Wednesday, July 17, 2013

The Orthodox Heretic

Today, I posted on Facebook about how I accidentally completed an online doctrinal questionnaire that I didn’t really need to fill out for the job I was applying for. Doing so, though, helped me think about some really important things, so I thought I’d put some excerpts here.

These are not the actual words I wrote. I sounded smarter, gave examples of how this impacted my life, and generally tried not to pick any fights. What I have here is the spirit behind what I wrote for many of these.

They’re important things to think about…even if you don’t have to fill out any applications in the near future.
The Trinity:We believe in one God — eternal, omnipotent, omniscient, and omnipresent existing as three persons — Father, Son, and Holy Spirit, one in nature, attributes, power, and glory.”

You want a God that makes perfect sense? You’ll have to invent one. And believe me, you won’t end up with something that even remotely resembles the God of Christianity.

Also, Jeremy Begbie’s illustration of the Trinity as a three-note chord, which is quite literally the only metaphor for the Trinity I’ve ever heard that doesn’t wind up as some kind of heresy if you think about it too hard.

Jesus’ Nature: “We believe that the Lord Jesus Christ… is both true God and true man.”

Basically, when you talk about Jesus’ nature, you’re saying, “This is true…and so is this other thing that’s pretty much the exact opposite.” And I love that.

Lots of people make fun of these type of paradoxes in the faith, but see my answer to the Trinity question above. That doesn’t mean that we should just shrug off any questions we have about our faith without trying to understand them. It just means that we need to have the humility to say we might not be able to find all the answers.

Sinfulness of Man: “All human beings are born with a sinful nature, and we are sinners in thought, word, and deed.”

Have you been paying attention lately to any of the following: history, current events, or yourself?

Good. Then why are we even questioning this right now?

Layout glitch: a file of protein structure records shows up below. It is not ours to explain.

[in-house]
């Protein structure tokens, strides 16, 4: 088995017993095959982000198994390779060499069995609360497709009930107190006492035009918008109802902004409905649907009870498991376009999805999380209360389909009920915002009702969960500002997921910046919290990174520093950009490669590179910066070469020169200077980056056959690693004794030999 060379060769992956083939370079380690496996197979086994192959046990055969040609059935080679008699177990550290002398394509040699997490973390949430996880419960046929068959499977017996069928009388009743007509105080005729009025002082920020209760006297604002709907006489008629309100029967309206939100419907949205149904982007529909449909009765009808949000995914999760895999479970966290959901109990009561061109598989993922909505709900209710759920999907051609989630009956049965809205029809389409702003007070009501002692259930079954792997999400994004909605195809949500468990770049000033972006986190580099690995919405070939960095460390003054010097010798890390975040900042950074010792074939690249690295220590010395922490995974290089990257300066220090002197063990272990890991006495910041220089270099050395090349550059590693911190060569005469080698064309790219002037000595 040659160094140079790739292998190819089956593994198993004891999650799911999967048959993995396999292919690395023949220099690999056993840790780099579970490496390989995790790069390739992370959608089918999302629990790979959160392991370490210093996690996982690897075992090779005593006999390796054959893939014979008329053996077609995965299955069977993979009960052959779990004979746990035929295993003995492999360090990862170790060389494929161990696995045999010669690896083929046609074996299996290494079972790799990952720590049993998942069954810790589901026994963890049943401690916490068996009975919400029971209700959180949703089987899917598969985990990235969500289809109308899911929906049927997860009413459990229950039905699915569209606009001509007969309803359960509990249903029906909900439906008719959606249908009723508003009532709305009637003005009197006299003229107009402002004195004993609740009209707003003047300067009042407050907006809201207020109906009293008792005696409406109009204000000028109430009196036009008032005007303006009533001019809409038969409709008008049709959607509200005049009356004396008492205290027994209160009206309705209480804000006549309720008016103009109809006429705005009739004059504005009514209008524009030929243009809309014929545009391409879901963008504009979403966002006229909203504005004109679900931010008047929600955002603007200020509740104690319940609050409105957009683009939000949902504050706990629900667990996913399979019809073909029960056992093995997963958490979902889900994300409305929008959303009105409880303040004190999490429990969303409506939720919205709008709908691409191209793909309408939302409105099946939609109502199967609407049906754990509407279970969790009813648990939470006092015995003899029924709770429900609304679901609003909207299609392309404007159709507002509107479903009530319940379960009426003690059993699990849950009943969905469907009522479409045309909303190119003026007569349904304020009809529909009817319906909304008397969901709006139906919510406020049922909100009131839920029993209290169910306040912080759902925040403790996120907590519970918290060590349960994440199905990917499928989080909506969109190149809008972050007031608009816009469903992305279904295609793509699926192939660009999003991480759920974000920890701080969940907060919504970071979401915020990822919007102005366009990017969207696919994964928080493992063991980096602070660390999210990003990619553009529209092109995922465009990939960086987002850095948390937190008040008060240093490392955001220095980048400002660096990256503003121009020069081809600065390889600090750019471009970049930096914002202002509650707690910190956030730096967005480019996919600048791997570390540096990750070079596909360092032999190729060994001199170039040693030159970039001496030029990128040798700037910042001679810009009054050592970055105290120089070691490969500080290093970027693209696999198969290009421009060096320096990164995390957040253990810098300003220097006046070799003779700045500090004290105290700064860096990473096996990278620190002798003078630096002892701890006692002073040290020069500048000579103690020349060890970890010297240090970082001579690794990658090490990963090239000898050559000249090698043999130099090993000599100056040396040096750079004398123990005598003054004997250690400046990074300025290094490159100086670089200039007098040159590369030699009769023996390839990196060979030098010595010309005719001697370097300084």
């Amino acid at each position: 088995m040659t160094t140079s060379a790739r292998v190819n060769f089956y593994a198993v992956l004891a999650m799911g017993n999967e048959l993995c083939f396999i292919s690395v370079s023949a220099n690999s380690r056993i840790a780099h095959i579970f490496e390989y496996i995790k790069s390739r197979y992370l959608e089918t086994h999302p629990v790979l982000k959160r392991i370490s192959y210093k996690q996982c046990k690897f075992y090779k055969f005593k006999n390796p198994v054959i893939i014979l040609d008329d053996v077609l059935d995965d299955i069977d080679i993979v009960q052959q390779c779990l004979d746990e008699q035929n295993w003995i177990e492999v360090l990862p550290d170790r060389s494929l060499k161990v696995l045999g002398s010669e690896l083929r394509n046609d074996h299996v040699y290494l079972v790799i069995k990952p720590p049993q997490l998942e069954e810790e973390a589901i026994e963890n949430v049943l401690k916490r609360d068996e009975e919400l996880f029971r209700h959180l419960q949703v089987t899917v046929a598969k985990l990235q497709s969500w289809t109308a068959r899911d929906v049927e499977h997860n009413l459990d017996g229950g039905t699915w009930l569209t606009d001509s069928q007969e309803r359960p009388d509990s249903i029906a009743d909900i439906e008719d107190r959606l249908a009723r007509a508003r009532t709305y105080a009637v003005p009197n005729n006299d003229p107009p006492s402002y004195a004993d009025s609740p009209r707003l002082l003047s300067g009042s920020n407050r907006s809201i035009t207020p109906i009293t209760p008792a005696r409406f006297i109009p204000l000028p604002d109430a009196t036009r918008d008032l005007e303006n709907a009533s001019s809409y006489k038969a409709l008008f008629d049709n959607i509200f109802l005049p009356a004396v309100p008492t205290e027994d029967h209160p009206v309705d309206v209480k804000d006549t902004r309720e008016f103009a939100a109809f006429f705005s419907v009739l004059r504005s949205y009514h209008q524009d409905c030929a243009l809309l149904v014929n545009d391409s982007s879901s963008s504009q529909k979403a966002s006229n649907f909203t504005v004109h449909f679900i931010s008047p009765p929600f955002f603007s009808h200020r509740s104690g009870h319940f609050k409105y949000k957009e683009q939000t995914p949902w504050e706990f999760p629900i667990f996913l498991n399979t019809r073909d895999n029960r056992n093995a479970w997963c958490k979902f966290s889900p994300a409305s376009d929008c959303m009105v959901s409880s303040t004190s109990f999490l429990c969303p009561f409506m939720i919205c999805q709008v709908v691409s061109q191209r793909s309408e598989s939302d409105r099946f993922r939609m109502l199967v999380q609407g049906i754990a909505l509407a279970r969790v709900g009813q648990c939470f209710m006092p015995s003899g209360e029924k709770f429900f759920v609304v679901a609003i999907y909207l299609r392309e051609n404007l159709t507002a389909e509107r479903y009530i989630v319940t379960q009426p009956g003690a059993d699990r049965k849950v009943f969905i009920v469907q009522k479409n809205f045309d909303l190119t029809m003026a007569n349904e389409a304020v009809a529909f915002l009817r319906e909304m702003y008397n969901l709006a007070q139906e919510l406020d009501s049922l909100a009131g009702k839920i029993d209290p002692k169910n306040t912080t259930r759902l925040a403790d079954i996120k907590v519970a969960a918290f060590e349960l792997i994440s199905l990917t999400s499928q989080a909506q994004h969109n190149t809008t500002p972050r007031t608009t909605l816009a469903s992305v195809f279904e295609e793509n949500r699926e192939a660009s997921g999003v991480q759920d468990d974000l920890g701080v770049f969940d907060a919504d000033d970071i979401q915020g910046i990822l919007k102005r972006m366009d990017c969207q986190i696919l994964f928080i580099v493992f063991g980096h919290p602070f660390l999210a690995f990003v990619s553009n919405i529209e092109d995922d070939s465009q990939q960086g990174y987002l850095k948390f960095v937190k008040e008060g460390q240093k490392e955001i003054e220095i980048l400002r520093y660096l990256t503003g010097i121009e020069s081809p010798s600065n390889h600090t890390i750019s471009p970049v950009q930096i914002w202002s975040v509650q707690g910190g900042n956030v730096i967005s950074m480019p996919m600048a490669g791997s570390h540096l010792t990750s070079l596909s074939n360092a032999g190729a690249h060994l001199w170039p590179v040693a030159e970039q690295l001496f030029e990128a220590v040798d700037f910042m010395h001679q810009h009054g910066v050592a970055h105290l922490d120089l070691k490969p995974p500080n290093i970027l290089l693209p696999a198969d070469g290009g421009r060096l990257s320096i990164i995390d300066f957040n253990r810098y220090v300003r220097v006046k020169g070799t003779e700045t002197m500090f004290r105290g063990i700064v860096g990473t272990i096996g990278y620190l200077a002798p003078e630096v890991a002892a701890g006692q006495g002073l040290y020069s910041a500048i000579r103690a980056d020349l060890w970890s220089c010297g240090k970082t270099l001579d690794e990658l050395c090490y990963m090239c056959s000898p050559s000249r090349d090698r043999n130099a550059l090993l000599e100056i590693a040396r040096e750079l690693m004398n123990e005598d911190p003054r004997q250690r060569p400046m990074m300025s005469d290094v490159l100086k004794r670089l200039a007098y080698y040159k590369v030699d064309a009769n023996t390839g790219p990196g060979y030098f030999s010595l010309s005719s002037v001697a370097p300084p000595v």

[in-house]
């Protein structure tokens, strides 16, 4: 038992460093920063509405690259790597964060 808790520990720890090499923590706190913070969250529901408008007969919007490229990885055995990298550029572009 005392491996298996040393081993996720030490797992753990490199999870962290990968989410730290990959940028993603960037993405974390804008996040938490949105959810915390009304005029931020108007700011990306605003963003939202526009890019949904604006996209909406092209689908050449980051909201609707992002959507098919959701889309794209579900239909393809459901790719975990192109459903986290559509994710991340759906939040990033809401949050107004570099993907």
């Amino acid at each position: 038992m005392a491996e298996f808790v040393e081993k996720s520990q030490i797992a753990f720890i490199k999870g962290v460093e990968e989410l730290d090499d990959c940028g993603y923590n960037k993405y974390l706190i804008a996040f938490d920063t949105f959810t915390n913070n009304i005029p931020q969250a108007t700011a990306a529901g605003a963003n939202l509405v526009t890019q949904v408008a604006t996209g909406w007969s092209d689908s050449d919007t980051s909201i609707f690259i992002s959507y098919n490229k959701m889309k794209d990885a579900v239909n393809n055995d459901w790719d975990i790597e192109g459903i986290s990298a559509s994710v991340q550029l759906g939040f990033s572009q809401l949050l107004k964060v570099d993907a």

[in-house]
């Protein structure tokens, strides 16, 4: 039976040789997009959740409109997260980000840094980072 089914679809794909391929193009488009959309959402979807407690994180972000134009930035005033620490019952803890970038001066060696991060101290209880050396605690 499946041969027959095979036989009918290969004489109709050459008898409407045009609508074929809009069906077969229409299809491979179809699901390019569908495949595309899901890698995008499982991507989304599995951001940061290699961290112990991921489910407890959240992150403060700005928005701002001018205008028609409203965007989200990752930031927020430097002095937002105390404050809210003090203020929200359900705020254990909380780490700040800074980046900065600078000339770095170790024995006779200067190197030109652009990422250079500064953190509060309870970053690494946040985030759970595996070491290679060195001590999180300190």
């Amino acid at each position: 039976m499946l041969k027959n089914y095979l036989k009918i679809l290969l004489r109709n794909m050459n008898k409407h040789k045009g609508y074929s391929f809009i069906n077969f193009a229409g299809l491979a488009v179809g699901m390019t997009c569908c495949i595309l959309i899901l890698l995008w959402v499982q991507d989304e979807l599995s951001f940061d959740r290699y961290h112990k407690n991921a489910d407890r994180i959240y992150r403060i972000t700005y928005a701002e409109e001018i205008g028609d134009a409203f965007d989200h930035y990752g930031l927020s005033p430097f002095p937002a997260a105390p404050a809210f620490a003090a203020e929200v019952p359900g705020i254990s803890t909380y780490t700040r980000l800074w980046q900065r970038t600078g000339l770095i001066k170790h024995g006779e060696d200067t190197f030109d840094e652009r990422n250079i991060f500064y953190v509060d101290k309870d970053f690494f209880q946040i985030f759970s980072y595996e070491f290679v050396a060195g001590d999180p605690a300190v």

Grace: We believe that the Lord Jesus Christ died for our sins according to the Scriptures as a representative and substitutionary sacrifice and rose again for our justification; and that all who believe in Him are justified on the grounds of His shed blood and are saved by grace through faith wholly apart from human merit and works.”

Wow. Gets me every time.

There were other questions, more specific ones about the end times, gifts of the Holy Spirit, or details of how creation happened. For those, I couldn’t say with 100% certainty, “Yes, I know exactly what the Bible teaches about these things.” So I wrote longer answers, trying to explain what I thought, what I didn’t think, why I’m fine with other Christians disagreeing, and so on.

That's probably why I call myself an orthodox heretic. The heresy part isn't really heresy against the Christian faith. It's heresy against the Christian way-we-do-things. It allows for tough questions and understanding other points of view and not coming down with 100% certainty on all the points of your favorite theological acronym. I'm not ashamed of the fact that there are a lot of issues where I just don't know.

But those things are not really that essential, despite the fact that we might spend most of our time talking about them. Maybe that’s a little off-balance. I mean, when’s the last time you’ve had a good discussion about why God chose to speak to us through Scripture and what that means instead of arguing about predestination or worship styles or gender roles in the church? (If you haven’t had any theological conversations lately, call me or send me a message. I can help you out with that.)

I learned today that when I give thanks for my blessings, I only list things and people (which are great, don’t get me wrong). Filling out this application made me grateful for things like the ability to communicate, the hope found in our faith, the joy of constantly seeking out truth, and the sheer fun of not knowing all the answers.

Today, find a doctrinal statement from something—your church, maybe, or an organization or ministry you support. Think about the things it says. Talk about them with others. Disagree in a few places, but understand why you disagree. And don’t forget the basics.

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